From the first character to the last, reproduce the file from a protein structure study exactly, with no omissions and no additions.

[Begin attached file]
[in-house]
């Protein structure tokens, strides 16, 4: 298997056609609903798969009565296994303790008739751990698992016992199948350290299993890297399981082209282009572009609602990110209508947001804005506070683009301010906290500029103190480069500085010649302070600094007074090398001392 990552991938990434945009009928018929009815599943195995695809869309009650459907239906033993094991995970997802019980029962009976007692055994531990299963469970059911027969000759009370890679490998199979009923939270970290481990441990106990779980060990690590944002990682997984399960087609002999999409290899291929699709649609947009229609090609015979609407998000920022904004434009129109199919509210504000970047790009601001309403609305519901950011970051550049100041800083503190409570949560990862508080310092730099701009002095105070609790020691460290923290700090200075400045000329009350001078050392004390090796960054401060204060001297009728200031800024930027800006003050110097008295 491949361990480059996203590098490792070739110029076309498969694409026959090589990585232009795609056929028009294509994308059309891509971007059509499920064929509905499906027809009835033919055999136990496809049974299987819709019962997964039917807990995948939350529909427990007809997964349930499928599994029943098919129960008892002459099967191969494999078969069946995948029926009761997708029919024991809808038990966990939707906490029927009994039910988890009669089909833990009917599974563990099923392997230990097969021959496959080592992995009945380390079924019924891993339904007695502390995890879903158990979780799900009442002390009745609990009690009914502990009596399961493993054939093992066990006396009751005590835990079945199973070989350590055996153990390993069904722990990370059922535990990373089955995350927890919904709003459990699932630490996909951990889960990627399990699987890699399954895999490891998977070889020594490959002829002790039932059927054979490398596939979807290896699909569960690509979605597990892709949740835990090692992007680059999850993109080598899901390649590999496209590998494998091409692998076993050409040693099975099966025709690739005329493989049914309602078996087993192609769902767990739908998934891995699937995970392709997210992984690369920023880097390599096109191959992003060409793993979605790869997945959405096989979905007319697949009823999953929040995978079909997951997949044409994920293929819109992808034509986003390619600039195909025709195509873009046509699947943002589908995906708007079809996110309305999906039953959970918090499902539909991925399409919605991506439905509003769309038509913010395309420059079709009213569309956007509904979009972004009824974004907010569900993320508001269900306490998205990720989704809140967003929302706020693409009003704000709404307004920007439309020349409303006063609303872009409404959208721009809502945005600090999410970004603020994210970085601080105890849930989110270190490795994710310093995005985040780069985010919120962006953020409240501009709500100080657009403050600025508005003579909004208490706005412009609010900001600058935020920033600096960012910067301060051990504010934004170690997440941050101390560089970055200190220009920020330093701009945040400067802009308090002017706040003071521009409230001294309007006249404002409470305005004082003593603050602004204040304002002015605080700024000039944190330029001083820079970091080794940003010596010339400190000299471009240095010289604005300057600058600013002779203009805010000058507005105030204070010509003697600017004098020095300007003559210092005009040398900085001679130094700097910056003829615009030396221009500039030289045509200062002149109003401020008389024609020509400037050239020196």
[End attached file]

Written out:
[in-house]
């Protein structure tokens, strides 16, 4: 298997056609609903798969009565296994303790008739751990698992016992199948350290299993890297399981082209282009572009609602990110209508947001804005506070683009301010906290500029103190480069500085010649302070600094007074090398001392 990552991938990434945009009928018929009815599943195995695809869309009650459907239906033993094991995970997802019980029962009976007692055994531990299963469970059911027969000759009370890679490998199979009923939270970290481990441990106990779980060990690590944002990682997984399960087609002999999409290899291929699709649609947009229609090609015979609407998000920022904004434009129109199919509210504000970047790009601001309403609305519901950011970051550049100041800083503190409570949560990862508080310092730099701009002095105070609790020691460290923290700090200075400045000329009350001078050392004390090796960054401060204060001297009728200031800024930027800006003050110097008295 491949361990480059996203590098490792070739110029076309498969694409026959090589990585232009795609056929028009294509994308059309891509971007059509499920064929509905499906027809009835033919055999136990496809049974299987819709019962997964039917807990995948939350529909427990007809997964349930499928599994029943098919129960008892002459099967191969494999078969069946995948029926009761997708029919024991809808038990966990939707906490029927009994039910988890009669089909833990009917599974563990099923392997230990097969021959496959080592992995009945380390079924019924891993339904007695502390995890879903158990979780799900009442002390009745609990009690009914502990009596399961493993054939093992066990006396009751005590835990079945199973070989350590055996153990390993069904722990990370059922535990990373089955995350927890919904709003459990699932630490996909951990889960990627399990699987890699399954895999490891998977070889020594490959002829002790039932059927054979490398596939979807290896699909569960690509979605597990892709949740835990090692992007680059999850993109080598899901390649590999496209590998494998091409692998076993050409040693099975099966025709690739005329493989049914309602078996087993192609769902767990739908998934891995699937995970392709997210992984690369920023880097390599096109191959992003060409793993979605790869997945959405096989979905007319697949009823999953929040995978079909997951997949044409994920293929819109992808034509986003390619600039195909025709195509873009046509699947943002589908995906708007079809996110309305999906039953959970918090499902539909991925399409919605991506439905509003769309038509913010395309420059079709009213569309956007509904979009972004009824974004907010569900993320508001269900306490998205990720989704809140967003929302706020693409009003704000709404307004920007439309020349409303006063609303872009409404959208721009809502945005600090999410970004603020994210970085601080105890849930989110270190490795994710310093995005985040780069985010919120962006953020409240501009709500100080657009403050600025508005003579909004208490706005412009609010900001600058935020920033600096960012910067301060051990504010934004170690997440941050101390560089970055200190220009920020330093701009945040400067802009308090002017706040003071521009409230001294309007006249404002409470305005004082003593603050602004204040304002002015605080700024000039944190330029001083820079970091080794940003010596010339400190000299471009240095010289604005300057600058600013002779203009805010000058507005105030204070010509003697600017004098020095300007003559210092005009040398900085001679130094700097910056003829615009030396221009500039030289045509200062002149109003401020008389024609020509400037050239020196």